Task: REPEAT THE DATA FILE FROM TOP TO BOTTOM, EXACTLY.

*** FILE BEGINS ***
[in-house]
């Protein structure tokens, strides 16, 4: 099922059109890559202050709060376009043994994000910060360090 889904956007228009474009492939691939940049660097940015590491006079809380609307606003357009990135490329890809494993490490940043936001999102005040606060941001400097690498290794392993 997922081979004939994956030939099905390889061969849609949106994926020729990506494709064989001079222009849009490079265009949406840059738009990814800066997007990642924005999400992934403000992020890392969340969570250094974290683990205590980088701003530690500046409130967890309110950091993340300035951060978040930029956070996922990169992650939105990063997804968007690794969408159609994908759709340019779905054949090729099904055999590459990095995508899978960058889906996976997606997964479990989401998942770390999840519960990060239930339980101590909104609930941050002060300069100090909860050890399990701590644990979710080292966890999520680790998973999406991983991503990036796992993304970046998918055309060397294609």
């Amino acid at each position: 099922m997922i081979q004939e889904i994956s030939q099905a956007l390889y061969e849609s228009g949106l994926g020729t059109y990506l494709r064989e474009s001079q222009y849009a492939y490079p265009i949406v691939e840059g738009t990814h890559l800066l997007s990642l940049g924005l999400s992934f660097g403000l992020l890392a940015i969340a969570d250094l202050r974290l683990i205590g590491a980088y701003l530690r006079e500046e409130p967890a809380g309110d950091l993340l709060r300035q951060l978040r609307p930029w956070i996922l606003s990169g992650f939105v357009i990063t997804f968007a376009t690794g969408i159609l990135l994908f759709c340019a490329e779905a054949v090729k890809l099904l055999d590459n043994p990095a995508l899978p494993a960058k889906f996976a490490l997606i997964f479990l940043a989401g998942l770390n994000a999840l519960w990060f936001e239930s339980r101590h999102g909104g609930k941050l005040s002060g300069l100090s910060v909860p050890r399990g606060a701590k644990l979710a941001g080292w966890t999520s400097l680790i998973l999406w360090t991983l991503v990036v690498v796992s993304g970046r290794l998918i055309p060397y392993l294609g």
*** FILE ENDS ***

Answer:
[in-house]
């Protein structure tokens, strides 16, 4: 099922059109890559202050709060376009043994994000910060360090 889904956007228009474009492939691939940049660097940015590491006079809380609307606003357009990135490329890809494993490490940043936001999102005040606060941001400097690498290794392993 997922081979004939994956030939099905390889061969849609949106994926020729990506494709064989001079222009849009490079265009949406840059738009990814800066997007990642924005999400992934403000992020890392969340969570250094974290683990205590980088701003530690500046409130967890309110950091993340300035951060978040930029956070996922990169992650939105990063997804968007690794969408159609994908759709340019779905054949090729099904055999590459990095995508899978960058889906996976997606997964479990989401998942770390999840519960990060239930339980101590909104609930941050002060300069100090909860050890399990701590644990979710080292966890999520680790998973999406991983991503990036796992993304970046998918055309060397294609």
């Amino acid at each position: 099922m997922i081979q004939e889904i994956s030939q099905a956007l390889y061969e849609s228009g949106l994926g020729t059109y990506l494709r064989e474009s001079q222009y849009a492939y490079p265009i949406v691939e840059g738009t990814h890559l800066l997007s990642l940049g924005l999400s992934f660097g403000l992020l890392a940015i969340a969570d250094l202050r974290l683990i205590g590491a980088y701003l530690r006079e500046e409130p967890a809380g309110d950091l993340l709060r300035q951060l978040r609307p930029w956070i996922l606003s990169g992650f939105v357009i990063t997804f968007a376009t690794g969408i159609l990135l994908f759709c340019a490329e779905a054949v090729k890809l099904l055999d590459n043994p990095a995508l899978p494993a960058k889906f996976a490490l997606i997964f479990l940043a989401g998942l770390n994000a999840l519960w990060f936001e239930s339980r101590h999102g909104g609930k941050l005040s002060g300069l100090s910060v909860p050890r399990g606060a701590k644990l979710a941001g080292w966890t999520s400097l680790i998973l999406w360090t991983l991503v990036v690498v796992s993304g970046r290794l998918i055309p060397y392993l294609g």